2. The Saints keep marching on, doing the same things that took them within a no-call of the Super Bowl. Alvin Kamara, playing his first game without Mark Ingram in New Orleans, was as slippery as ever, racking up 169 total yards on 20 touches. His new backfield mate, Latavius Murray, was used sparingly. Despite the presence of tight end Jared Cook, Michael Thomas was Drew Brees' top target once again (10 rec, 123 yards). Brees, 40 years young, posted the 116th 300-yard passing game of his career, launching just six of his 43 attempts more than 15 yards through the air. The Saints signal-caller saved his best for last, marching New Orleans into field-goal range in three pass plays with 37 seconds on the clock and just one timeout at his disposal. None of the plays went out of bounds, but thanks to two spikes and a timeout with two seconds left, Wil Lutz was afforded the opportunity to knock in his career-long game-winner. It was the game-sealing drive under pressure that one expects from a future first-ballot Hall of Famer in Brees, and a sign that this year in New Orleans might different than the last. This time, Brees and the Saints finished.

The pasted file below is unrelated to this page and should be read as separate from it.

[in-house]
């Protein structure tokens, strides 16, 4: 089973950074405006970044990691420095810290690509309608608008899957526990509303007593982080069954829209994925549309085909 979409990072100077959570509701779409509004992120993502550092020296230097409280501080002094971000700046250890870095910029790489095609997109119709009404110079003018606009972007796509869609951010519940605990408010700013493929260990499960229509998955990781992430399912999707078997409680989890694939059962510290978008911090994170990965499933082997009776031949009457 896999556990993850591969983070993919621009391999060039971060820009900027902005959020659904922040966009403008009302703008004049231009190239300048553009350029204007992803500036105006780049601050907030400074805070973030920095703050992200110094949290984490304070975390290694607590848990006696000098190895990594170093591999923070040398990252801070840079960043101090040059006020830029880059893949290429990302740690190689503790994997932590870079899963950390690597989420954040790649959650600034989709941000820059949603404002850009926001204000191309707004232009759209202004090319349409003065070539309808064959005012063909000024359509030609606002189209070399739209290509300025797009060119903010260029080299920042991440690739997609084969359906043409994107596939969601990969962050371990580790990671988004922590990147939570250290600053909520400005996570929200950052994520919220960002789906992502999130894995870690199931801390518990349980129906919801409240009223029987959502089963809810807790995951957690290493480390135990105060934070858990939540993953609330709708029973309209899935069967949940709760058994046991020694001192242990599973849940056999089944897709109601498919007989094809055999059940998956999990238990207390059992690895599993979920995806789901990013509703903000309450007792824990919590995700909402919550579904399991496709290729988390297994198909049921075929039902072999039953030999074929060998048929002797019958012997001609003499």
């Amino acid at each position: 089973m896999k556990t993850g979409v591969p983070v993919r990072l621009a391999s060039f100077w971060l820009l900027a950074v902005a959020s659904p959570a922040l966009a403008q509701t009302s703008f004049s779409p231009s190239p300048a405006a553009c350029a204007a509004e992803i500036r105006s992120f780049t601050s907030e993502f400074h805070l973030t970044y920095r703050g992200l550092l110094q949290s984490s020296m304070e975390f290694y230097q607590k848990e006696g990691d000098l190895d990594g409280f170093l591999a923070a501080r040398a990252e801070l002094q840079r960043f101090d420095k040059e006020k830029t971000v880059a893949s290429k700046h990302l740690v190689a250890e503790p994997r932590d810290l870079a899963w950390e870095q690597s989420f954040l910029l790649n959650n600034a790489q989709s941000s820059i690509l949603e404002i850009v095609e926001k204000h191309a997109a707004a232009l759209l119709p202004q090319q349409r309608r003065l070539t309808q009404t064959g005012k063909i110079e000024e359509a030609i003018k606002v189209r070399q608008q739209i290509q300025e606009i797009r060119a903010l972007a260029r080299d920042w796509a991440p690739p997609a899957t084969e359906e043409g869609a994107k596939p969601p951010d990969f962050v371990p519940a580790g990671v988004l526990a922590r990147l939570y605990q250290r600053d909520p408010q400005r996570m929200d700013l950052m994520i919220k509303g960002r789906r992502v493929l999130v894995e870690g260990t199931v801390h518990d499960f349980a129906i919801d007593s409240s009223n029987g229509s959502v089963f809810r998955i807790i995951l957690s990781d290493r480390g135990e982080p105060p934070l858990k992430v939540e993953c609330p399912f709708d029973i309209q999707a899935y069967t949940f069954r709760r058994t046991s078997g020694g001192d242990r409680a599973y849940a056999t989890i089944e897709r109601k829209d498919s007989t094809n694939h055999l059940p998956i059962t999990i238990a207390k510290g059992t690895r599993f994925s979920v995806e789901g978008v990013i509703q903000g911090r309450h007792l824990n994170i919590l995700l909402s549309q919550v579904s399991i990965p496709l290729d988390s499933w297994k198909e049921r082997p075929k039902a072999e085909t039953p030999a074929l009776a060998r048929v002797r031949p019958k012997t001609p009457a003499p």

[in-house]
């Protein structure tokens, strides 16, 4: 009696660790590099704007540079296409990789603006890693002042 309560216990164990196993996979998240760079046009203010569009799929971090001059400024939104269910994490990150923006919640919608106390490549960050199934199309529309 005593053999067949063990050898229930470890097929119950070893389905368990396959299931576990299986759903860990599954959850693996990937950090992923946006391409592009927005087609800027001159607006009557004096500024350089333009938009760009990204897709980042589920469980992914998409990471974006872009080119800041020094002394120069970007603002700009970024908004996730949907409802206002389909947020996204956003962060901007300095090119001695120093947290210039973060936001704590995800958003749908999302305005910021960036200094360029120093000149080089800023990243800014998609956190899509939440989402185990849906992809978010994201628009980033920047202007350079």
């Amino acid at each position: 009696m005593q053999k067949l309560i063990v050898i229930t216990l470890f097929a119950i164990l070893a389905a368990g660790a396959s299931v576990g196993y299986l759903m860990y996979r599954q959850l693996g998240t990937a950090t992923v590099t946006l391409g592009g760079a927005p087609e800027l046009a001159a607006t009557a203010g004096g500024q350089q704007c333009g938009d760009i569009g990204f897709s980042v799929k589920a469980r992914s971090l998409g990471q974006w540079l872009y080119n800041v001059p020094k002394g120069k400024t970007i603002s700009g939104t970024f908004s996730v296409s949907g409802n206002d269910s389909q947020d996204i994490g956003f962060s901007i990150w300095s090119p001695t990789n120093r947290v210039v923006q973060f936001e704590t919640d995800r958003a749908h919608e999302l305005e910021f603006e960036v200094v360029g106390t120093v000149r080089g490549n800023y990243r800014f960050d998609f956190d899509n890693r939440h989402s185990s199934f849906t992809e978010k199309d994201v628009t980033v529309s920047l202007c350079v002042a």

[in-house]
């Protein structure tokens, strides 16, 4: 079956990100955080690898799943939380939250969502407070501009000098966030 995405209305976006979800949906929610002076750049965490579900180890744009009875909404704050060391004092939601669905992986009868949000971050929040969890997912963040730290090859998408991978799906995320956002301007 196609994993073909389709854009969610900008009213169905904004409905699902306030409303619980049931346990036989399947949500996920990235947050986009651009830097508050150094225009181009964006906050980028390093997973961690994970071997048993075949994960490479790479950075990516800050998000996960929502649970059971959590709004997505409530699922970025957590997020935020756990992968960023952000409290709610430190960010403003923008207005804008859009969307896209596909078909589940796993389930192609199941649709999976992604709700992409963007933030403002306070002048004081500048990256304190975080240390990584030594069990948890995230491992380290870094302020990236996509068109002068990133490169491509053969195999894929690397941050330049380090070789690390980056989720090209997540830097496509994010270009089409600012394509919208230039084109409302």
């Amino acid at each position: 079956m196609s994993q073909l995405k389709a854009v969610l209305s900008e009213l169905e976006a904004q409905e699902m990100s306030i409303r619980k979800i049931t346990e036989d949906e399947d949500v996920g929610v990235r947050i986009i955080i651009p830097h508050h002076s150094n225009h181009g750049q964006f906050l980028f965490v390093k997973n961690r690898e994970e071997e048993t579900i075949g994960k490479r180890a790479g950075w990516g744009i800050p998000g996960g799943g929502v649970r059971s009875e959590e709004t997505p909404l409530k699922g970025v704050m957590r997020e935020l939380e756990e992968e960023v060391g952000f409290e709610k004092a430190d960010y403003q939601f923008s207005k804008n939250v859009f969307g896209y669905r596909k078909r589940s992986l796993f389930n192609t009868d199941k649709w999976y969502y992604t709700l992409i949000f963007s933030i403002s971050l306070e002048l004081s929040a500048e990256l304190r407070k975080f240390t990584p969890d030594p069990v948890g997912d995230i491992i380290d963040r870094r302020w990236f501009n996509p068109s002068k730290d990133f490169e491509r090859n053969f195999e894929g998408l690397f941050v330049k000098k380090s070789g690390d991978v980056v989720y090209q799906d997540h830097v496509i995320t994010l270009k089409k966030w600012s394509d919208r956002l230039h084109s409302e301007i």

3. Houston invested heavily in protecting Watson when it sent first-round picks (plural) to Miami for a franchise left tackle in Laremy Tunsil (and Stills). Did the investment pay off in his first week on the job? Depends. Tunsil was as advertised on Watson's blind side, but he couldn't patch wounds along an offensive line without its starting left guard and playing for the very first time in a game, preseason or regular season. Watson was under furious pressure all night, often from up the middle, and took six sacks and 11 QB hits, escaping even more due to his preternatural elusiveness. Houston led the league in sacks allowed last season with 62. One game into 2019, the Texans are well on the way to exceeding that number. With time and practice will come better communication along the refurbished front, but that was not the case on Monday evening.

4. Have you guys seen J.J. Watt? I could've sworn Jadeveon Clowney was the one who was no longer on the Texans. In his first game without Clowney across from him on Houston's defensive line, Watt did not show up on the stat sheet. No tackles, no sacks, no QB hits, no nothing -- the first time in his 105-game career Watt has enjoyed an oh-fer, per NFL Research. He forced one holding call on right tackle Ryan Ramczyk, but other than that, Ramczyk and the Saints' top-five offensive line handled Watt and Houston's pass rush. Brees was sacked just once, which compared to his quarterbacking compatriot across the sideline was clean living. Without Clowney in the Texans' front seven, Houston will need to look to other names to put pressure on opposing quarterbacks, assuming Watt is playing like the three-time Defensive Player of the Year that he is. When he's not, like on Monday night, Clowney's absence will be magnified.